sunblockAt last year’s Kennedy Center Honors, Aretha Franklin brought down the house and brought President Obama to tears with her rendition of Natural Woman. Marketers relying on “all natural” claims also may feel like crying these days. We’ve blogged frequently about natural claims; see this recent post. Much of the misery in this area results from confusion over the use of the term “natural” in food. The Food and Drug Administration (FDA) has requested public comments on the use of the term, issued rather circular non-binding guidance, but thus far not issued regulations. The Federal Trade Commission (FTC) also has refused to issue guidance regarding natural claims. All of this confusion, however, will not stop the FTC from going after marketers making “all natural” claims that the FTC deems deceptive. In April, we discussed the FTC suing several marketers of sun screen and beauty products for deceptive all natural claims based on the presence of synthetic ingredients in the products. Four of those companies choose to settle, one choose to fight the FTC on the FTC’s home court — administrative litigation. Anyone want to guess how that turned out?

On December 12th, the FTC announced that it had granted summary decision in staff’s favor against California Naturel, Inc. The personal care products sold by California Naturel include an “all natural” sunscreen with SPF 30, which California Naturel described on its website as containing “only the purest, most luxurious and effective ingredients found in nature.” California Naturel conceded that its “all natural” sunscreen actually contained the synthetic ingredient dimethicone—making up 8% of the sunscreen formula. The FTC found that was sufficient to find the “all natural” claim deceptive in violation of Sections 5 and 12 of the FTC Act.

California Naturel resisted summary adjudication and defended the case generally by claiming that its sales were de minimis, that dimethicone is listed as an ingredient on the label, and that it added a disclaimer to its website in 2016 alerting consumers that the product contained 8% dimethicone. The FTC didn’t find any of this persuasive.

In assessing what “all natural” means the FTC pointed to Williams v. Gerber, 552 F. 3d 934, 939-40 (9th Cir. 2008) and Bohac v. Gen. Mills, 2014 WL 126648 (N.D. Cal. Mar. 26, 2014) and found that all natural means a product contains only ingredients found in nature. Whether the FTC will seek to enforce this definition in situations where only de minimis amounts of synthetic ingredients are present remains to be seen—especially in a Trump administration.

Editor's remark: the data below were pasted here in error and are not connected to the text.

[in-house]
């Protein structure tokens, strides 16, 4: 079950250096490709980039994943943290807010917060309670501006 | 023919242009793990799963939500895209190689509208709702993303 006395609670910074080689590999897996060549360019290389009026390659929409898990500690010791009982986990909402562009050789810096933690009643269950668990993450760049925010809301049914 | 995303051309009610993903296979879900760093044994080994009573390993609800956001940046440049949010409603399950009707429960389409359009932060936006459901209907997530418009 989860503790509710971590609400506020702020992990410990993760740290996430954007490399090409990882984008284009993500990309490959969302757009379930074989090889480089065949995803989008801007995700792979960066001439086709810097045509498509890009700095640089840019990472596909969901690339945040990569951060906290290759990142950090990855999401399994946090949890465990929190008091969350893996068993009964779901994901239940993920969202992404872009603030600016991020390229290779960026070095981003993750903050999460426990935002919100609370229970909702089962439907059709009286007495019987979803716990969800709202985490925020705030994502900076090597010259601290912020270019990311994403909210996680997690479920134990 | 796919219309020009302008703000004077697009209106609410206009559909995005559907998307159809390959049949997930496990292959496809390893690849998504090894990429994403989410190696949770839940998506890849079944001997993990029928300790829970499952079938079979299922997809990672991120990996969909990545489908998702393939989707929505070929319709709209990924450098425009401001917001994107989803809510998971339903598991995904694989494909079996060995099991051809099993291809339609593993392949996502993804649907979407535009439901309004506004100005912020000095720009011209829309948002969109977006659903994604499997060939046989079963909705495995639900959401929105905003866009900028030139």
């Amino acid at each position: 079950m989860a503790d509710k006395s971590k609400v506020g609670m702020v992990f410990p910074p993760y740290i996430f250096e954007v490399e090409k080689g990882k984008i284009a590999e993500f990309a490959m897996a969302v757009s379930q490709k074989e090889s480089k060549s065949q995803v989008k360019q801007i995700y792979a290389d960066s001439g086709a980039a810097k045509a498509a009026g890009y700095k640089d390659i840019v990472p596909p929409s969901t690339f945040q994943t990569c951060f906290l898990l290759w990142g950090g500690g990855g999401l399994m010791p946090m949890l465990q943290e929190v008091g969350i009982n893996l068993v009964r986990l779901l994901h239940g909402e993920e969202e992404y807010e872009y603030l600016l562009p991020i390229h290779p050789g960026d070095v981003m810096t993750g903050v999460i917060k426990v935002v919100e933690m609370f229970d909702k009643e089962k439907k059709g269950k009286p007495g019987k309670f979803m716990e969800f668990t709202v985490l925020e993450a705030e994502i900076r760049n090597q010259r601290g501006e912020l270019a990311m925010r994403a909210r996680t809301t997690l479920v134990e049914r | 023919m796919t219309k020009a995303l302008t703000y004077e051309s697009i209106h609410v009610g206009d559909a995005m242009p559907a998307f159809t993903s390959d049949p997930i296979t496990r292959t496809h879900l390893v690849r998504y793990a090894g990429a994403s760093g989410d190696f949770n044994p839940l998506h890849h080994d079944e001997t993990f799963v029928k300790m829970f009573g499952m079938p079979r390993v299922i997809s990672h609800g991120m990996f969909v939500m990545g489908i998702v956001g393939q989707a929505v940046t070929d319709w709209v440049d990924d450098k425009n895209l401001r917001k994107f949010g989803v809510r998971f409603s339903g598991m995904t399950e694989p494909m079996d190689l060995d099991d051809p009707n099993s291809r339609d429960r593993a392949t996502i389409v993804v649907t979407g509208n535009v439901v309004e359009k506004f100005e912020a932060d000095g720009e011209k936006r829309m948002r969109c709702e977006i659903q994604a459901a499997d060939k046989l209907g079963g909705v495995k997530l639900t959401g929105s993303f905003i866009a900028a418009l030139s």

The FTC simply ignored the company’s pleas about its meager sales, reinforcing that there is no de minimis exemption to the FTC Act. The rejected the notion that listing dimethicone as one in a long list of ingredients was sufficient to inform consumers that a synthetic ingredient was in the “all natural” product. The FTC also was unconvinced by California Naturel’s position that their website disclaimer adequately discloses the synthetic ingredient of the sunscreen because the disclaimer is located at the bottom of the webpage, below the website’s “add to cart” button. The company pointed to a Wall Street Journal article regarding the lawsuit, wherein the reporter noticed both the ingredient listing and the disclaimer, to argue that consumers were not deceived. The FTC found that the reporter was not a fair proxy for the typical/reasonable consumer.

Commissioner Ohlhausen dissented only as to the necessity of reaching a decision of the adequacy of the disclaimer. Chairwoman Ramirez, who authored the opinion, and Commissioner McSweeny disagreed and felt it imperative to reach the decision because California Naturel’s primary defense against the Complaint Counsel’s allegations was that its newly added disclaimer cured the deceptive labeling.

The FTC issued a final order, prohibiting California Naturel from misrepresenting: (1) whether a product is all natural or 100% natural; (2) the extent to which a product contains any natural or synthetic ingredient; (3) the ingredients and composition of the product; and (4) the environmental or health benefits of the product. Additionally, California Naturel must possess competent and reliable evidence to support each of the four claims.

As evidenced by the FTC and FDA’s recent workshop on organic claims for non-agricultural products, regulators understand that natural and organic claims can be powerful tools in marketing. For that reason, the regulators scrutinize those claims. If natural claims are part of your advertising, you might want to put on some legal sunscreen otherwise you might get burned.